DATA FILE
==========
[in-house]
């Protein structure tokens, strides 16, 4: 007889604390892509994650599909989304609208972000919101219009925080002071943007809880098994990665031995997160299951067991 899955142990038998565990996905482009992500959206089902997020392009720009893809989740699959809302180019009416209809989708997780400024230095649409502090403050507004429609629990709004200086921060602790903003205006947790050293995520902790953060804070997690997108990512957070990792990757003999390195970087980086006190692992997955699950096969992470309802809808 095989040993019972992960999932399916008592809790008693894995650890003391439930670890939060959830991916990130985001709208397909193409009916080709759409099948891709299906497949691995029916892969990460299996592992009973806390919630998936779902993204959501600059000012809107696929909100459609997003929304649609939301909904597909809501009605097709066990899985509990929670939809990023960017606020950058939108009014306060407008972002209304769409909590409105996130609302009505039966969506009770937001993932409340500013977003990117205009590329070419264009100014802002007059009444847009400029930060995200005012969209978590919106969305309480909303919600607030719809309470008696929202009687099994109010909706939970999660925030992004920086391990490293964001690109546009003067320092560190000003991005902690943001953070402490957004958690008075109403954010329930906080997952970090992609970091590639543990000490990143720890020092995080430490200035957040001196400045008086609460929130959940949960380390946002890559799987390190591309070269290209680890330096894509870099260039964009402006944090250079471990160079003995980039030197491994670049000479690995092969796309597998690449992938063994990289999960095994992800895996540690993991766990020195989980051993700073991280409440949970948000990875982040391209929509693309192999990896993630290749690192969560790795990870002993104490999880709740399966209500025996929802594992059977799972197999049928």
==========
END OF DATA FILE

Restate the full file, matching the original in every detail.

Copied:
[in-house]
């Protein structure tokens, strides 16, 4: 007889604390892509994650599909989304609208972000919101219009925080002071943007809880098994990665031995997160299951067991 899955142990038998565990996905482009992500959206089902997020392009720009893809989740699959809302180019009416209809989708997780400024230095649409502090403050507004429609629990709004200086921060602790903003205006947790050293995520902790953060804070997690997108990512957070990792990757003999390195970087980086006190692992997955699950096969992470309802809808 095989040993019972992960999932399916008592809790008693894995650890003391439930670890939060959830991916990130985001709208397909193409009916080709759409099948891709299906497949691995029916892969990460299996592992009973806390919630998936779902993204959501600059000012809107696929909100459609997003929304649609939301909904597909809501009605097709066990899985509990929670939809990023960017606020950058939108009014306060407008972002209304769409909590409105996130609302009505039966969506009770937001993932409340500013977003990117205009590329070419264009100014802002007059009444847009400029930060995200005012969209978590919106969305309480909303919600607030719809309470008696929202009687099994109010909706939970999660925030992004920086391990490293964001690109546009003067320092560190000003991005902690943001953070402490957004958690008075109403954010329930906080997952970090992609970091590639543990000490990143720890020092995080430490200035957040001196400045008086609460929130959940949960380390946002890559799987390190591309070269290209680890330096894509870099260039964009402006944090250079471990160079003995980039030197491994670049000479690995092969796309597998690449992938063994990289999960095994992800895996540690993991766990020195989980051993700073991280409440949970948000990875982040391209929509693309192999990896993630290749690192969560790795990870002993104490999880709740399966209500025996929802594992059977799972197999049928």